The Lobby versus Downing Street — is it about press freedom or the closed shop?
Boris Johnson may be the first professional journalist to occupy 10 Downing Street, but he is no friend of the Lobby. This is the long-established system of privileged access to briefings enjoyed by the political correspondents of the major newspapers and broadcasters, plus a few magazines and online platforms. These “lobby journalists” walked out of a briefing by one of the Prime Minister’s spokesmen after several reporters were excluded. Dire warnings of a threat to press freedom are now swirling around.
The trouble with this protest is that the lobby system is indefensible. It is one of the last closed shops to operate effectively in Britain since such restrictive practices were abolished in most walks of life by the Thatcher government. Hitherto it has been the Lobby, not the Government, that decides which titles should gain access to official information. Such access has been policed by journalists themselves and “lobby passes” are guarded jealously, because they offer commercial advantages to news organisations.
Now the Downing Street press office is challenging this monopoly by imposing a new one of its own. Official briefings have been moved from the Commons to 9 Downing Street, where additional layers of security apply. In addition, certain “inner lobby” journalists have been invited to special briefings, causing others to protest. In fact, such selective briefing has happened under previous governments of both main parties.
On Monday members of the lobby were lined up and divided into sheep and goats, on an invitation-only basis. “Those invited to the briefing can stay,” Lee Cain, the Prime Minister’s Director of Communications told them. “Everyone else, I’m afraid, will have to leave.” This prompted the walk-out.
This confrontation is a big deal for those concerned, but it is too soon to say whether it will lead to a genuine interruption in the flow of information to the public. Comparisons are being made to the Trump White House, where televised briefings to the press corps have ceased. But Lobby briefings in Westminster have never been televised; on the contrary, they are conducted in the utmost secrecy. When reporters from the Guido Fawkes website tried to live tweet proceedings at such a briefing, the other lobby journalists tried to ban them altogether.
So: is the Johnson administration an enemy of press freedom, or merely refusing to abide by the self-imposed rules of a closed shop run for the benefit of its members? Only time will tell.
Abolition of the Lobby would be a blessing for newer, mainly online organs of the press, which are completely excluded from this antiquated system. Interested members of the public would doubtless enjoy watching briefings in real time. If the Lobby were opened up to a wider range of reporters and commentators, remarks that are now anonymous or unattributed might not be so easily disguised. But an opening up of political reporting is not what Downing Street is proposing to do. Instead, it seems to be all about control. Making the magic circle of “senior” hacks even smaller is to move in the wrong direction.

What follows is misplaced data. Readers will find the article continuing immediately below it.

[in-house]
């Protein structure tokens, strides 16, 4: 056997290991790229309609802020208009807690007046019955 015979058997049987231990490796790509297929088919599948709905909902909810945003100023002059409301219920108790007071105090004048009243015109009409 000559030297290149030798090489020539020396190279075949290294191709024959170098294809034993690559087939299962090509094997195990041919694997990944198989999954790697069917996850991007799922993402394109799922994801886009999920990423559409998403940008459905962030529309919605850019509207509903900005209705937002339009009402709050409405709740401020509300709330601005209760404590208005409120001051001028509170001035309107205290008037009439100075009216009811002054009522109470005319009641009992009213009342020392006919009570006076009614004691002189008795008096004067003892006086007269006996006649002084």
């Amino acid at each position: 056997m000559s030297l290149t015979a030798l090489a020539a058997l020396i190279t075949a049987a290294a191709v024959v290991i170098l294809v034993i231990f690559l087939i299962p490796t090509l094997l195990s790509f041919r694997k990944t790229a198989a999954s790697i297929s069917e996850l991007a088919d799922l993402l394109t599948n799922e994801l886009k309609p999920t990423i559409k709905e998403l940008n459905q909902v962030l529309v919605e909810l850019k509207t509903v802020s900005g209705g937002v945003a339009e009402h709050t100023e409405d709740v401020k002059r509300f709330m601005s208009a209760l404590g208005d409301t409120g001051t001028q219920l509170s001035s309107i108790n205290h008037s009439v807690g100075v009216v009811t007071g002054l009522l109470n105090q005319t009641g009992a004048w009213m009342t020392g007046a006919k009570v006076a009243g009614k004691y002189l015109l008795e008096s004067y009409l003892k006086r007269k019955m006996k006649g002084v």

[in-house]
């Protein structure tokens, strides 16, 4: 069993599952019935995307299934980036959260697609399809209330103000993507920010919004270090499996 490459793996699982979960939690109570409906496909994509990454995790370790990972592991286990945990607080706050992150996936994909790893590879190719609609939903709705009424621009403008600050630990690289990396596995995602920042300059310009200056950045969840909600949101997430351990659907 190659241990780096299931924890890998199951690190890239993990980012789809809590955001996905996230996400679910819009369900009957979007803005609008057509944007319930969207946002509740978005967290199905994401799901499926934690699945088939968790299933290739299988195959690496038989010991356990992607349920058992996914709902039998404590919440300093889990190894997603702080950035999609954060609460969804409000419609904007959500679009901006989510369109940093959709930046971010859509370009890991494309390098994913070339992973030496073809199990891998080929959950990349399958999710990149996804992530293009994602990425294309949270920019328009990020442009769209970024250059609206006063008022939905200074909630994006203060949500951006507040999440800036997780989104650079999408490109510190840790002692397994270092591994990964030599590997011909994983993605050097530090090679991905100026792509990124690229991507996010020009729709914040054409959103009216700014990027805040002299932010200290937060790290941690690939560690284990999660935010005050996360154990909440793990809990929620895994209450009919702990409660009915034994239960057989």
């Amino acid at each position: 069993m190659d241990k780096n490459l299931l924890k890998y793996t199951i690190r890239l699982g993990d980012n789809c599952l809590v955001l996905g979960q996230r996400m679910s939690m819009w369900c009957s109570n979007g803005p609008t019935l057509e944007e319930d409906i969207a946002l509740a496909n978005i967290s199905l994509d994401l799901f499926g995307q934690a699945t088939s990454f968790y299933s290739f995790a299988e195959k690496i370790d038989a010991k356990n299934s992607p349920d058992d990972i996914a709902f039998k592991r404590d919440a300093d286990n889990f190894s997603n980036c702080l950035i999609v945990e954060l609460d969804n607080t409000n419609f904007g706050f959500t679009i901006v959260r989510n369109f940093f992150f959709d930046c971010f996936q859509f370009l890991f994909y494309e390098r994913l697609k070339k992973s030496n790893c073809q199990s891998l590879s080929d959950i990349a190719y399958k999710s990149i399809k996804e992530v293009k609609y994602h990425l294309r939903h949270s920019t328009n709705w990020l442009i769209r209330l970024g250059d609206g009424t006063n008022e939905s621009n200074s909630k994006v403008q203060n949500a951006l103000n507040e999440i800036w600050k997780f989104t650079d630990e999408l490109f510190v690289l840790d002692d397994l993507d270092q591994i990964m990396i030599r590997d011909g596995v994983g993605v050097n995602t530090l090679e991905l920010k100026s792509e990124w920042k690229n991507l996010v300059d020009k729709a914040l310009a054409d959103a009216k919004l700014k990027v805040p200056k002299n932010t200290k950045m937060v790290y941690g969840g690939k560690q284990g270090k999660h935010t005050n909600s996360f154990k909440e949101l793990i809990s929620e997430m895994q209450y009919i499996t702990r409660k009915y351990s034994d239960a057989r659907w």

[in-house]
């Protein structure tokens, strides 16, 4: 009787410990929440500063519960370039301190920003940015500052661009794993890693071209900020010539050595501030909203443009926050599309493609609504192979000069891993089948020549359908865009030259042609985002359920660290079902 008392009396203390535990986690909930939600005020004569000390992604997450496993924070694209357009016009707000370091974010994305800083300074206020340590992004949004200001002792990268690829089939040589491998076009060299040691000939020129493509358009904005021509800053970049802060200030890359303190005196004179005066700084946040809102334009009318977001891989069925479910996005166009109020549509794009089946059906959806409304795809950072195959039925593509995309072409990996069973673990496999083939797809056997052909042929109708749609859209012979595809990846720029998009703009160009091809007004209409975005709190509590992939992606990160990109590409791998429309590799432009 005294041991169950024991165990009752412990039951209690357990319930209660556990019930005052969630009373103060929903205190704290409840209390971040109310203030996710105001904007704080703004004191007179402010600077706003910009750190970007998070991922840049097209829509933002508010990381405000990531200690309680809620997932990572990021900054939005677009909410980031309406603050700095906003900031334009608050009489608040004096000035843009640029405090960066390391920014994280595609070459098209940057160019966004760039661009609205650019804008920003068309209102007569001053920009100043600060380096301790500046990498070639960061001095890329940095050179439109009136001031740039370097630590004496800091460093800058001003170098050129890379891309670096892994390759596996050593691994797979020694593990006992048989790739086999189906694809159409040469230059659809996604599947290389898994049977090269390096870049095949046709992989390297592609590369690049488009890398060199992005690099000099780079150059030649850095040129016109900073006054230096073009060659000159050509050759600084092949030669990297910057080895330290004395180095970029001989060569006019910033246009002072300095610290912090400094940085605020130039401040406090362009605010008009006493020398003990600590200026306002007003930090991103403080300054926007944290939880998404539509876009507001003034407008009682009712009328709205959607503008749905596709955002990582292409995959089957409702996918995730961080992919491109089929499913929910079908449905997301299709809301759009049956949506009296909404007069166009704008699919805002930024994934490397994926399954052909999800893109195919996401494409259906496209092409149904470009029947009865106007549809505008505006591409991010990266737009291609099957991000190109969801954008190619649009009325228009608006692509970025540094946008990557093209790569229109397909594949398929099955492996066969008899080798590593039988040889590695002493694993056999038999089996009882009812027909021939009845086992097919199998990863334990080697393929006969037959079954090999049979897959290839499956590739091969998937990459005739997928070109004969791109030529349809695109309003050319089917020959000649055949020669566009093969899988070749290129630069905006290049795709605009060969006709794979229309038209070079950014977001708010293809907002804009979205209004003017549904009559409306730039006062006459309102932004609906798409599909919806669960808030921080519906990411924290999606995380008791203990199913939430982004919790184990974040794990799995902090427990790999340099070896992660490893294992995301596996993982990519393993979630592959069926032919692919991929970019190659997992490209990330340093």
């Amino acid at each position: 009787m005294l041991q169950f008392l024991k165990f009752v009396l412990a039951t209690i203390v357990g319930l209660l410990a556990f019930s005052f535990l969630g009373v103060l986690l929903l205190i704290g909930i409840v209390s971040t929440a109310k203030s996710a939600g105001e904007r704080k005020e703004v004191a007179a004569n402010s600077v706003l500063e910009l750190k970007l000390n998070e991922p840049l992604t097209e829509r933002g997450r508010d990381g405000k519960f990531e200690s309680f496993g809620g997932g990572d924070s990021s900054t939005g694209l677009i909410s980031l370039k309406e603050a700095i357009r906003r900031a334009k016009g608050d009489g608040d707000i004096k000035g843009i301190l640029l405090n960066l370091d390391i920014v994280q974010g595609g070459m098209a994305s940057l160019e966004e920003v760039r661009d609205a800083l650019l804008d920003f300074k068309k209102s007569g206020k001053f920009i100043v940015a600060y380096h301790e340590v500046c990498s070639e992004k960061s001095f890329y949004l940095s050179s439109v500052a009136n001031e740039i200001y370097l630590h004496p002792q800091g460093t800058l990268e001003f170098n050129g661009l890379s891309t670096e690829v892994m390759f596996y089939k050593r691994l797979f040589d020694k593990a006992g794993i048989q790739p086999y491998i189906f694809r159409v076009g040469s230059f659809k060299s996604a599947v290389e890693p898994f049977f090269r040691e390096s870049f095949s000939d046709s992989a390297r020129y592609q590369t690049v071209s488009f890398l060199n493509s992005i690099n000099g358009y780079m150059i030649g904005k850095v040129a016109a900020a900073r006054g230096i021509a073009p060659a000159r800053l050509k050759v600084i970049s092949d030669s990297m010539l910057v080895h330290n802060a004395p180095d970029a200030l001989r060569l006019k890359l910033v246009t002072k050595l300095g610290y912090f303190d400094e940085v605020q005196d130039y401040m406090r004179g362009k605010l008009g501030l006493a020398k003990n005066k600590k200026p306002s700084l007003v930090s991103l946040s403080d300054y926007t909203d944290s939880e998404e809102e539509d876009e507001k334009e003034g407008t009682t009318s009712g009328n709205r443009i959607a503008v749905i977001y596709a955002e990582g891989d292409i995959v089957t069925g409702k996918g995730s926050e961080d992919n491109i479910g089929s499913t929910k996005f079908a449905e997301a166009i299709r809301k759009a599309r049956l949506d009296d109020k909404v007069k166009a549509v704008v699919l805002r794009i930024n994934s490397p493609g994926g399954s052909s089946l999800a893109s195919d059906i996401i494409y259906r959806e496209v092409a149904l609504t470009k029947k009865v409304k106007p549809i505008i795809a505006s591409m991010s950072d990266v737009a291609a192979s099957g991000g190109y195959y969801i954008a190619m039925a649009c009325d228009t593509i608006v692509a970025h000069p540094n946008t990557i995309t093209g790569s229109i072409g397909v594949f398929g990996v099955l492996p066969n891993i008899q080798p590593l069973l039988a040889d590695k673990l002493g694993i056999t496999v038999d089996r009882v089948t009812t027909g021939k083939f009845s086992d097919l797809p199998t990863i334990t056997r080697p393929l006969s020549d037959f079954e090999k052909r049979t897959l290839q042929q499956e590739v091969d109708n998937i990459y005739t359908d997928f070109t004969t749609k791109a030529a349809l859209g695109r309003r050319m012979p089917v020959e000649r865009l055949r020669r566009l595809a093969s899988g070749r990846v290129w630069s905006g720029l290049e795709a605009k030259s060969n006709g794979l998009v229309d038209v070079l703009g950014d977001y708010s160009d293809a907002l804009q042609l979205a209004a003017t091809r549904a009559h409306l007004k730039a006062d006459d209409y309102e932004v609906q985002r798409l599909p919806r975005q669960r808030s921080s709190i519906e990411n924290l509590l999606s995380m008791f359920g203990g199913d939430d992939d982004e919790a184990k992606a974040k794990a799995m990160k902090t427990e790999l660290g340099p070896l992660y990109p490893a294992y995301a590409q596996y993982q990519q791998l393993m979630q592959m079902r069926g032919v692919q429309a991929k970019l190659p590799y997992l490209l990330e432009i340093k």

Boris Johnson was never a lobby journalist himself, but he has spent most of his working life as successively a reporter, a foreign correspondent, a leader writer, a columnist and an editor. Johnson thus has a far more rounded experience of the press than Churchill, the only previous Prime Minister to earn his living from journalism, who worked in early life as a war correspondent and later wrote newspaper columns during his “wilderness years” in the 1930s.
It is not unreasonable for the public to expect a journalist of Johnson’s stature to stand up for the freedom of the press. This does not mean that he is obliged to ignore journalistic bias. Downing Street has banned ministers from appearing on two breakfast shows, the Today programme and Good Morning Britain, along with Channel Four News. Such blacklisting may be justified as a response to hostile interviewing, but is surely counter-productive in the longer run. Ministers of the Crown, including the Prime Minister, have a duty to expose themselves to scrutiny and interrogation.
Boris Johnson has nothing to fear from letting in daylight on the magic of political journalism. He has nothing to lose from standing up to tough interviewers either. Indeed, he has everything to gain from winning over the media, as Margaret Thatcher did. Boris will always have ink running in his veins; he might as well hug the other hacks tight. One day he may have need of his former colleagues.